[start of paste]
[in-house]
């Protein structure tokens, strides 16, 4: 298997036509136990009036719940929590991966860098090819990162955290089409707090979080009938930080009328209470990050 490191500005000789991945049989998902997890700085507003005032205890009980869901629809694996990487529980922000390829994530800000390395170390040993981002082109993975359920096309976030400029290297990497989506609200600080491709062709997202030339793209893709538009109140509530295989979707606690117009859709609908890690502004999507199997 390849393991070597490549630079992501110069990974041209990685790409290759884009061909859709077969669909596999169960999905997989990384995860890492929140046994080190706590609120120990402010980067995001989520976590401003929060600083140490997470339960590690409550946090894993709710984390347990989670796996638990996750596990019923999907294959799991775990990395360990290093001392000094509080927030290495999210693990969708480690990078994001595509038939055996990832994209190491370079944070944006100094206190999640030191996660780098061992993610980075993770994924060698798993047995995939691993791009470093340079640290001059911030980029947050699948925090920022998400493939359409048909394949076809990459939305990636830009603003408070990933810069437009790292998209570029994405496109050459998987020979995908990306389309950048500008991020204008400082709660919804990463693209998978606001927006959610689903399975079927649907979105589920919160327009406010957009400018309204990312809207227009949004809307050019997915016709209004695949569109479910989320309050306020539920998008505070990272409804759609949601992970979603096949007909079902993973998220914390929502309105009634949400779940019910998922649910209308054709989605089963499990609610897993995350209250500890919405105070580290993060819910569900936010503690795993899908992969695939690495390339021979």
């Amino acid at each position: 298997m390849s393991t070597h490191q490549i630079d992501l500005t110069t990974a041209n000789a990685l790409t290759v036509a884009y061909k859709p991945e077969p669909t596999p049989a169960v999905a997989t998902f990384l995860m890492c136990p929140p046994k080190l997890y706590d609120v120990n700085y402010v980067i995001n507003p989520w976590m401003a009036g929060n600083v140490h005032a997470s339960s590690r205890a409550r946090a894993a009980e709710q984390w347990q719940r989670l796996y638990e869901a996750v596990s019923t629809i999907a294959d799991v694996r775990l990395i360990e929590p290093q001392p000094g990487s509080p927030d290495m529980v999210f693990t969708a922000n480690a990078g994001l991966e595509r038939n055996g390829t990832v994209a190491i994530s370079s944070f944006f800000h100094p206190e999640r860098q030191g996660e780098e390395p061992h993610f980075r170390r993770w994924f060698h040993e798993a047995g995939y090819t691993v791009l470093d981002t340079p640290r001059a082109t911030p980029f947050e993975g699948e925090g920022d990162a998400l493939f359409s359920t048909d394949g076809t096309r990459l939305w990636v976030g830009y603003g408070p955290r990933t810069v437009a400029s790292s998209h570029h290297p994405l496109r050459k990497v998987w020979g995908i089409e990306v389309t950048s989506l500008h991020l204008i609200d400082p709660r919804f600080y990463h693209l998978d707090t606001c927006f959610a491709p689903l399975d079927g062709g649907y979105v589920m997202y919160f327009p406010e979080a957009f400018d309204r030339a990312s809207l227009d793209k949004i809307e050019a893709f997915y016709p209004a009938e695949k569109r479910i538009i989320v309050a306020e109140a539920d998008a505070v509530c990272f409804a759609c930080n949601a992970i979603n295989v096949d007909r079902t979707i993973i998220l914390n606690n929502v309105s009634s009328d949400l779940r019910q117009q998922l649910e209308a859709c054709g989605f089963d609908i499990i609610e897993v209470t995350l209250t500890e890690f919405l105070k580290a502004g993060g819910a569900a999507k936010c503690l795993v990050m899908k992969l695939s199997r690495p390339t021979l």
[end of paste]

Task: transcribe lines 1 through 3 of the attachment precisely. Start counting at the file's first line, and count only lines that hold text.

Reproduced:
[in-house]
């Protein structure tokens, strides 16, 4: 298997036509136990009036719940929590991966860098090819990162955290089409707090979080009938930080009328209470990050 490191500005000789991945049989998902997890700085507003005032205890009980869901629809694996990487529980922000390829994530800000390395170390040993981002082109993975359920096309976030400029290297990497989506609200600080491709062709997202030339793209893709538009109140509530295989979707606690117009859709609908890690502004999507199997 390849393991070597490549630079992501110069990974041209990685790409290759884009061909859709077969669909596999169960999905997989990384995860890492929140046994080190706590609120120990402010980067995001989520976590401003929060600083140490997470339960590690409550946090894993709710984390347990989670796996638990996750596990019923999907294959799991775990990395360990290093001392000094509080927030290495999210693990969708480690990078994001595509038939055996990832994209190491370079944070944006100094206190999640030191996660780098061992993610980075993770994924060698798993047995995939691993791009470093340079640290001059911030980029947050699948925090920022998400493939359409048909394949076809990459939305990636830009603003408070990933810069437009790292998209570029994405496109050459998987020979995908990306389309950048500008991020204008400082709660919804990463693209998978606001927006959610689903399975079927649907979105589920919160327009406010957009400018309204990312809207227009949004809307050019997915016709209004695949569109479910989320309050306020539920998008505070990272409804759609949601992970979603096949007909079902993973998220914390929502309105009634949400779940019910998922649910209308054709989605089963499990609610897993995350209250500890919405105070580290993060819910569900936010503690795993899908992969695939690495390339021979």
């Amino acid at each position: 298997m390849s393991t070597h490191q490549i630079d992501l500005t110069t990974a041209n000789a990685l790409t290759v036509a884009y061909k859709p991945e077969p669909t596999p049989a169960v999905a997989t998902f990384l995860m890492c136990p929140p046994k080190l997890y706590d609120v120990n700085y402010v980067i995001n507003p989520w976590m401003a009036g929060n600083v140490h005032a997470s339960s590690r205890a409550r946090a894993a009980e709710q984390w347990q719940r989670l796996y638990e869901a996750v596990s019923t629809i999907a294959d799991v694996r775990l990395i360990e929590p290093q001392p000094g990487s509080p927030d290495m529980v999210f693990t969708a922000n480690a990078g994001l991966e595509r038939n055996g390829t990832v994209a190491i994530s370079s944070f944006f800000h100094p206190e999640r860098q030191g996660e780098e390395p061992h993610f980075r170390r993770w994924f060698h040993e798993a047995g995939y090819t691993v791009l470093d981002t340079p640290r001059a082109t911030p980029f947050e993975g699948e925090g920022d990162a998400l493939f359409s359920t048909d394949g076809t096309r990459l939305w990636v976030g830009y603003g408070p955290r990933t810069v437009a400029s790292s998209h570029h290297p994405l496109r050459k990497v998987w020979g995908i089409e990306v389309t950048s989506l500008h991020l204008i609200d400082p709660r919804f600080y990463h693209l998978d707090t606001c927006f959610a491709p689903l399975d079927g062709g649907y979105v589920m997202y919160f327009p406010e979080a957009f400018d309204r030339a990312s809207l227009d793209k949004i809307e050019a893709f997915y016709p209004a009938e695949k569109r479910i538009i989320v309050a306020e109140a539920d998008a505070v509530c990272f409804a759609c930080n949601a992970i979603n295989v096949d007909r079902t979707i993973i998220l914390n606690n929502v309105s009634s009328d949400l779940r019910q117009q998922l649910e209308a859709c054709g989605f089963d609908i499990i609610e897993v209470t995350l209250t500890e890690f919405l105070k580290a502004g993060g819910a569900a999507k936010c503690l795993v990050m899908k992969l695939s199997r690495p390339t021979l």